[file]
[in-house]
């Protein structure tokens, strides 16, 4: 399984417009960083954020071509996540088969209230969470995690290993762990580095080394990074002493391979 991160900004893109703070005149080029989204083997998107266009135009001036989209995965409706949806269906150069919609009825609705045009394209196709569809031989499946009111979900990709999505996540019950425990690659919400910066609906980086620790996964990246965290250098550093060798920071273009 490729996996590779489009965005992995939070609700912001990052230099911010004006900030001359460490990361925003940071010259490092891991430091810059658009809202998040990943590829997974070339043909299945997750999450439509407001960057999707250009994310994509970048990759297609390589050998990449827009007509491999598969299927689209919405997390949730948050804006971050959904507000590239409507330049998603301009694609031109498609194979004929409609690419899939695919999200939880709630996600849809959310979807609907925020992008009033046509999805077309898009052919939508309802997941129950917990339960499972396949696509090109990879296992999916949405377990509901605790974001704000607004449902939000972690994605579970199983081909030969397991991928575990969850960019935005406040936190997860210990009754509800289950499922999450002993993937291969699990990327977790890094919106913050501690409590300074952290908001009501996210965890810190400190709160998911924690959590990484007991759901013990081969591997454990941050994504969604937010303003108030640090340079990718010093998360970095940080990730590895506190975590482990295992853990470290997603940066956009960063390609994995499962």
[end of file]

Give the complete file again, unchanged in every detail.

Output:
[in-house]
């Protein structure tokens, strides 16, 4: 399984417009960083954020071509996540088969209230969470995690290993762990580095080394990074002493391979 991160900004893109703070005149080029989204083997998107266009135009001036989209995965409706949806269906150069919609009825609705045009394209196709569809031989499946009111979900990709999505996540019950425990690659919400910066609906980086620790996964990246965290250098550093060798920071273009 490729996996590779489009965005992995939070609700912001990052230099911010004006900030001359460490990361925003940071010259490092891991430091810059658009809202998040990943590829997974070339043909299945997750999450439509407001960057999707250009994310994509970048990759297609390589050998990449827009007509491999598969299927689209919405997390949730948050804006971050959904507000590239409507330049998603301009694609031109498609194979004929409609690419899939695919999200939880709630996600849809959310979807609907925020992008009033046509999805077309898009052919939508309802997941129950917990339960499972396949696509090109990879296992999916949405377990509901605790974001704000607004449902939000972690994605579970199983081909030969397991991928575990969850960019935005406040936190997860210990009754509800289950499922999450002993993937291969699990990327977790890094919106913050501690409590300074952290908001009501996210965890810190400190709160998911924690959590990484007991759901013990081969591997454990941050994504969604937010303003108030640090340079990718010093998360970095940080990730590895506190975590482990295992853990470290997603940066956009960063390609994995499962």